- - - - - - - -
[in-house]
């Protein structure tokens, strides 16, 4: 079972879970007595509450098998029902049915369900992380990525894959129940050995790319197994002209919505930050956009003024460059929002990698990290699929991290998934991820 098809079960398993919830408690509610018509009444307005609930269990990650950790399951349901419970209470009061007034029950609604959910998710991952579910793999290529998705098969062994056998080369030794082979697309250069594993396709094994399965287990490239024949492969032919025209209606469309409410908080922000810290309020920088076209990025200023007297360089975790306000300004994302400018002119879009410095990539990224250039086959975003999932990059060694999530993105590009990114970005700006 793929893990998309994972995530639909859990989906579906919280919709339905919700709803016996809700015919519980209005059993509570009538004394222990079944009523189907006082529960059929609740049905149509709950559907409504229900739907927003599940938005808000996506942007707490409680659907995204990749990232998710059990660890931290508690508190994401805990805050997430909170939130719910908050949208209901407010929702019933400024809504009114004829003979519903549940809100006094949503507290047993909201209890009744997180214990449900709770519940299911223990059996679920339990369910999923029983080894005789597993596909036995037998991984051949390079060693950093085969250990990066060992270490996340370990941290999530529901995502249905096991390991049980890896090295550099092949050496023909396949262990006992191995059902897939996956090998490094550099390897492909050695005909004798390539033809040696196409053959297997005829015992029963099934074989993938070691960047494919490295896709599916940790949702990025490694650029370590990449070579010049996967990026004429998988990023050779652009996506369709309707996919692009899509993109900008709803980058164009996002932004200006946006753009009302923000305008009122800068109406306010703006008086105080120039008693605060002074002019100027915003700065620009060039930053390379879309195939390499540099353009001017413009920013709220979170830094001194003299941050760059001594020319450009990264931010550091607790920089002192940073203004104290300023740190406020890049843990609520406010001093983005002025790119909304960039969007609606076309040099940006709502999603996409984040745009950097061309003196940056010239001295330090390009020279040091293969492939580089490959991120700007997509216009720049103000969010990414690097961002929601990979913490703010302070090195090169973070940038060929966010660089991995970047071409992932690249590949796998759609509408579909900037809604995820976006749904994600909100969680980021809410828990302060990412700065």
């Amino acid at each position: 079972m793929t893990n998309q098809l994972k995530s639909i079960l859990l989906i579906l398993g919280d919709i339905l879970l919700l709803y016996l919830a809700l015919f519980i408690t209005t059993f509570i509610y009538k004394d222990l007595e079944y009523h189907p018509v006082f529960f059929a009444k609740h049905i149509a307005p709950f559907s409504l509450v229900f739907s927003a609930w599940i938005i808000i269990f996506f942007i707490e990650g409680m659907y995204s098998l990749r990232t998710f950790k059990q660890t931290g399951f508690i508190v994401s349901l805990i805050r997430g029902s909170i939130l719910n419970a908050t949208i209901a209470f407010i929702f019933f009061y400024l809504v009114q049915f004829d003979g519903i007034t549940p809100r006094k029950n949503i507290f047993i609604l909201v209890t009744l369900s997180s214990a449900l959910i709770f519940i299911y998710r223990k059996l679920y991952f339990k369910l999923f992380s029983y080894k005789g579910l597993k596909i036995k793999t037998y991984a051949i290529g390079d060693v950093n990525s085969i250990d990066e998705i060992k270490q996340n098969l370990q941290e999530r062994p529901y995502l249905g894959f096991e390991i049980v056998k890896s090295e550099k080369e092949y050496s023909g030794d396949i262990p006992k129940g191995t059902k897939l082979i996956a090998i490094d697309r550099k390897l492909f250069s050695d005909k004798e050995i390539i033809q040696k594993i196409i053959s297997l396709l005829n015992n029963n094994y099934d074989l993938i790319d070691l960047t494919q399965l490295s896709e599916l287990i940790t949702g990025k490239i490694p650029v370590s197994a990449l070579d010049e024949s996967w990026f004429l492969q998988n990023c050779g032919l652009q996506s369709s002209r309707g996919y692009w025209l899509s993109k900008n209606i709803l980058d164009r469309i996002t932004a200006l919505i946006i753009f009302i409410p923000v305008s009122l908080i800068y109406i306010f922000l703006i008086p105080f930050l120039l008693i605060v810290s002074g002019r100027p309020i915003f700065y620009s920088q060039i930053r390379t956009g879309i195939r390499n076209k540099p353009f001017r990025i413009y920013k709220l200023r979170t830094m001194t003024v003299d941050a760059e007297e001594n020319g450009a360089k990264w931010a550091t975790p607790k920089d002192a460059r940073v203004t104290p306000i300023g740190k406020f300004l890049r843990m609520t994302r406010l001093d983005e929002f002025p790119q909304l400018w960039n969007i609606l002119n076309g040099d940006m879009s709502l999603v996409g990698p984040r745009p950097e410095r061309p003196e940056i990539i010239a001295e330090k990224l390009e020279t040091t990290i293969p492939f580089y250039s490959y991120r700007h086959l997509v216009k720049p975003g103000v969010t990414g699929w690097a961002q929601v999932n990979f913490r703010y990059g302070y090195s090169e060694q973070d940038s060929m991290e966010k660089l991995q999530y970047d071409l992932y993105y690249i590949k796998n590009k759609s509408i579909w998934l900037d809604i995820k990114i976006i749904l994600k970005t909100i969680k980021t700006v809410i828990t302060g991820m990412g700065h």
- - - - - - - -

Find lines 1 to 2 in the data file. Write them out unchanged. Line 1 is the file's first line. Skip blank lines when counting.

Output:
[in-house]
């Protein structure tokens, strides 16, 4: 079972879970007595509450098998029902049915369900992380990525894959129940050995790319197994002209919505930050956009003024460059929002990698990290699929991290998934991820 098809079960398993919830408690509610018509009444307005609930269990990650950790399951349901419970209470009061007034029950609604959910998710991952579910793999290529998705098969062994056998080369030794082979697309250069594993396709094994399965287990490239024949492969032919025209209606469309409410908080922000810290309020920088076209990025200023007297360089975790306000300004994302400018002119879009410095990539990224250039086959975003999932990059060694999530993105590009990114970005700006 793929893990998309994972995530639909859990989906579906919280919709339905919700709803016996809700015919519980209005059993509570009538004394222990079944009523189907006082529960059929609740049905149509709950559907409504229900739907927003599940938005808000996506942007707490409680659907995204990749990232998710059990660890931290508690508190994401805990805050997430909170939130719910908050949208209901407010929702019933400024809504009114004829003979519903549940809100006094949503507290047993909201209890009744997180214990449900709770519940299911223990059996679920339990369910999923029983080894005789597993596909036995037998991984051949390079060693950093085969250990990066060992270490996340370990941290999530529901995502249905096991390991049980890896090295550099092949050496023909396949262990006992191995059902897939996956090998490094550099390897492909050695005909004798390539033809040696196409053959297997005829015992029963099934074989993938070691960047494919490295896709599916940790949702990025490694650029370590990449070579010049996967990026004429998988990023050779652009996506369709309707996919692009899509993109900008709803980058164009996002932004200006946006753009009302923000305008009122800068109406306010703006008086105080120039008693605060002074002019100027915003700065620009060039930053390379879309195939390499540099353009001017413009920013709220979170830094001194003299941050760059001594020319450009990264931010550091607790920089002192940073203004104290300023740190406020890049843990609520406010001093983005002025790119909304960039969007609606076309040099940006709502999603996409984040745009950097061309003196940056010239001295330090390009020279040091293969492939580089490959991120700007997509216009720049103000969010990414690097961002929601990979913490703010302070090195090169973070940038060929966010660089991995970047071409992932690249590949796998759609509408579909900037809604995820976006749904994600909100969680980021809410828990302060990412700065």